Squelching around Holland Park, as I do most afternoons, there is no mistaking the fact that spring has its foot in the door. Daffodils are opening their buds. The kerria in the Japanese garden is out; borage adds blue to the muddy tangle in a ditch. Porcelain-white Chaenomeles ‘Nivalis’ has been in flower for three weeks and what I took to be snowdrops in a lawn turned out as I got nearer to be daisies.
There has not, to my knowledge, been a single frost in London yet this winter. That ‘yet’ is important. The floods that are tormenting so much of the country amount to little more than puddles here, but I can’t remember any year when cold weather hasn’t arrived soon or later. I fear it may come in March, and remember with a shiver the weeks of East winds that last year made our departure from Saling Hall feel like a retreat from Moscow.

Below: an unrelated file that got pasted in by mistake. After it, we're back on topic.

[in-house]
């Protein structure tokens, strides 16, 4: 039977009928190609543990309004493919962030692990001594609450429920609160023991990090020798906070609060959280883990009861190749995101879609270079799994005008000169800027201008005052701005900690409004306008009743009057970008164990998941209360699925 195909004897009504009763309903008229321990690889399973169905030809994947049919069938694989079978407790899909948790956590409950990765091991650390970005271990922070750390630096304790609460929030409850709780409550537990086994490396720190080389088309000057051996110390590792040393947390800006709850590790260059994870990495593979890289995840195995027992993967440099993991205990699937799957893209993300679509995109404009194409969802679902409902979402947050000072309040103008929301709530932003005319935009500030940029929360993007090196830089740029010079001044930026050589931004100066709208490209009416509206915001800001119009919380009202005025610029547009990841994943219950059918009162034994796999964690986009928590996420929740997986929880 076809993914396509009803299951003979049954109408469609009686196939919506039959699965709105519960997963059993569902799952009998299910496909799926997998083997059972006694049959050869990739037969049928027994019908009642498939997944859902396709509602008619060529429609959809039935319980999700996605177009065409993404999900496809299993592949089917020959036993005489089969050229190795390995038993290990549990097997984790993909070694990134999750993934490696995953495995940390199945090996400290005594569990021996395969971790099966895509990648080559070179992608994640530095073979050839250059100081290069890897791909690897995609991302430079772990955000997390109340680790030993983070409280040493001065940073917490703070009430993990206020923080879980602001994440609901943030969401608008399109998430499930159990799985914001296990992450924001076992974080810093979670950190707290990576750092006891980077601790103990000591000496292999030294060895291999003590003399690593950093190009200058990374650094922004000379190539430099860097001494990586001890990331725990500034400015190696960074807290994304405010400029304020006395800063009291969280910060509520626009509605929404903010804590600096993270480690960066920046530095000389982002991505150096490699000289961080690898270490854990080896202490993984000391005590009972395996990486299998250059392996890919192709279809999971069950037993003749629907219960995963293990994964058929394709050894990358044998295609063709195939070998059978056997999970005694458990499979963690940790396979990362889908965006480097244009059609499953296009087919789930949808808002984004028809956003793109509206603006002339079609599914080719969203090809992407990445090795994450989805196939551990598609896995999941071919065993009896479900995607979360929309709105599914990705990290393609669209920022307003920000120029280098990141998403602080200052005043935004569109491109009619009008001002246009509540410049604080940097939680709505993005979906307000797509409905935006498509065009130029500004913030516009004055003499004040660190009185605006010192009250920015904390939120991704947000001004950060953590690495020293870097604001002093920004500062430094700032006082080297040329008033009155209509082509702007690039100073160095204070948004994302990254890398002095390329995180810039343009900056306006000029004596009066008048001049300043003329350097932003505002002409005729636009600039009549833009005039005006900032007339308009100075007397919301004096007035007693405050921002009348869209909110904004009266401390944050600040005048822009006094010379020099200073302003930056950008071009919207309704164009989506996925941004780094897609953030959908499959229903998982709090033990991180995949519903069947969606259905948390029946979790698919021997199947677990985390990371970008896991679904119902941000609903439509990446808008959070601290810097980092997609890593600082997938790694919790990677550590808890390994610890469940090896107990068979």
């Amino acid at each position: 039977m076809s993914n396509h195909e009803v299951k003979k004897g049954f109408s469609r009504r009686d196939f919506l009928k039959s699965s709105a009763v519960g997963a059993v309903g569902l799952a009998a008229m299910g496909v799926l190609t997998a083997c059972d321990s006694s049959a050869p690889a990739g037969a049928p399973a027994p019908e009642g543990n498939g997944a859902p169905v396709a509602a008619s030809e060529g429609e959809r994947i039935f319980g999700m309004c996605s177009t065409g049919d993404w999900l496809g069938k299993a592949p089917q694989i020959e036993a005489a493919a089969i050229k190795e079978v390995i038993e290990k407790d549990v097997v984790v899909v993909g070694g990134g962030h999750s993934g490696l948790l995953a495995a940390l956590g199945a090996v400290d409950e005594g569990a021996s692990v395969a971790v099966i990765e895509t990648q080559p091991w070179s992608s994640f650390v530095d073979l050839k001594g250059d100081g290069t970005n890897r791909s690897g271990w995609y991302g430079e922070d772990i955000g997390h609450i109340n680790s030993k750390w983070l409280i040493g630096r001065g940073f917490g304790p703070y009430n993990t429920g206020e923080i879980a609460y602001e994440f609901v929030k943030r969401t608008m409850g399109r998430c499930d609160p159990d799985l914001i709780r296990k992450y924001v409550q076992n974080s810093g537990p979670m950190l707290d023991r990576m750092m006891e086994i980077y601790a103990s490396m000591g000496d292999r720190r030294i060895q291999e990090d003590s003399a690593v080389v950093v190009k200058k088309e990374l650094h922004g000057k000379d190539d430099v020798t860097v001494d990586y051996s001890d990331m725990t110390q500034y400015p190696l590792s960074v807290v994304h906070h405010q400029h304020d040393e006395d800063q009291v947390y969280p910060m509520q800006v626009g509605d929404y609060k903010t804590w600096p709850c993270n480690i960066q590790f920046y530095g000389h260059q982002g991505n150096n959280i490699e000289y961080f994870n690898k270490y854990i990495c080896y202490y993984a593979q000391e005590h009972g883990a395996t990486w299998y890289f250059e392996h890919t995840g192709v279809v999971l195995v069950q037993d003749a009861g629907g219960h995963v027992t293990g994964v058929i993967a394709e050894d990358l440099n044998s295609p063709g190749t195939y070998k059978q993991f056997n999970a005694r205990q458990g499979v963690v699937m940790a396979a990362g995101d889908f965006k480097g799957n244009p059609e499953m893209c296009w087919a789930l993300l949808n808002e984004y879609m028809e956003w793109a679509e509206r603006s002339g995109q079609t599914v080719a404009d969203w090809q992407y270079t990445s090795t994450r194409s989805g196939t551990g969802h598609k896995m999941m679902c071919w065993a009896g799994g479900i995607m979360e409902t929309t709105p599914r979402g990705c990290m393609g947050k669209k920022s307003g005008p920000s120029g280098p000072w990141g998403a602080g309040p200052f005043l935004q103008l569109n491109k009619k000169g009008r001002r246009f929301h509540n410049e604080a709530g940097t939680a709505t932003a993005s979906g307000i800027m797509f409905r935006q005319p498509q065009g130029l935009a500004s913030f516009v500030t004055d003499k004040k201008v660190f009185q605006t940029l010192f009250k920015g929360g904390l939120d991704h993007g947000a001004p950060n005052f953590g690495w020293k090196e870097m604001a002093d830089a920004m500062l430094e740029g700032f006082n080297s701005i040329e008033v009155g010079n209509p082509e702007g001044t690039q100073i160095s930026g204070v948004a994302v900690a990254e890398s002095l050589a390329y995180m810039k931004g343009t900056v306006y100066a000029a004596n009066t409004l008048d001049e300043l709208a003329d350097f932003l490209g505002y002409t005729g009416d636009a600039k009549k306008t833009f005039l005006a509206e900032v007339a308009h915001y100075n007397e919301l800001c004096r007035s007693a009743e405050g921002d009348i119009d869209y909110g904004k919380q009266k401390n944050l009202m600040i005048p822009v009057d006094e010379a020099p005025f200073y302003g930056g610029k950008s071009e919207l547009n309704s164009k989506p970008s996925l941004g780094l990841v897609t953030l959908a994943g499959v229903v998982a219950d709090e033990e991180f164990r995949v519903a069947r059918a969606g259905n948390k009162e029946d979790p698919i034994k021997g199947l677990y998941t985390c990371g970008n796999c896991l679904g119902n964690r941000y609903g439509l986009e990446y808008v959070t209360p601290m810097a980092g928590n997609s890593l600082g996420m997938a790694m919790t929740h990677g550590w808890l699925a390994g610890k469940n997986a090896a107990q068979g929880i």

Are we getting a false impression of London life? I went out and picked a ripe lemon on the verandah last night from a tree happily flowering away in the rain. (Odd that rain doesn’t seem to inhibit the self-pollination of its endless flowers). The hawthorn on the roof outside my study is opening its buds three months ahead of schedule. The streets of Kensington are gay with camellias. I write this down so that I will believe it happened when things return to normal.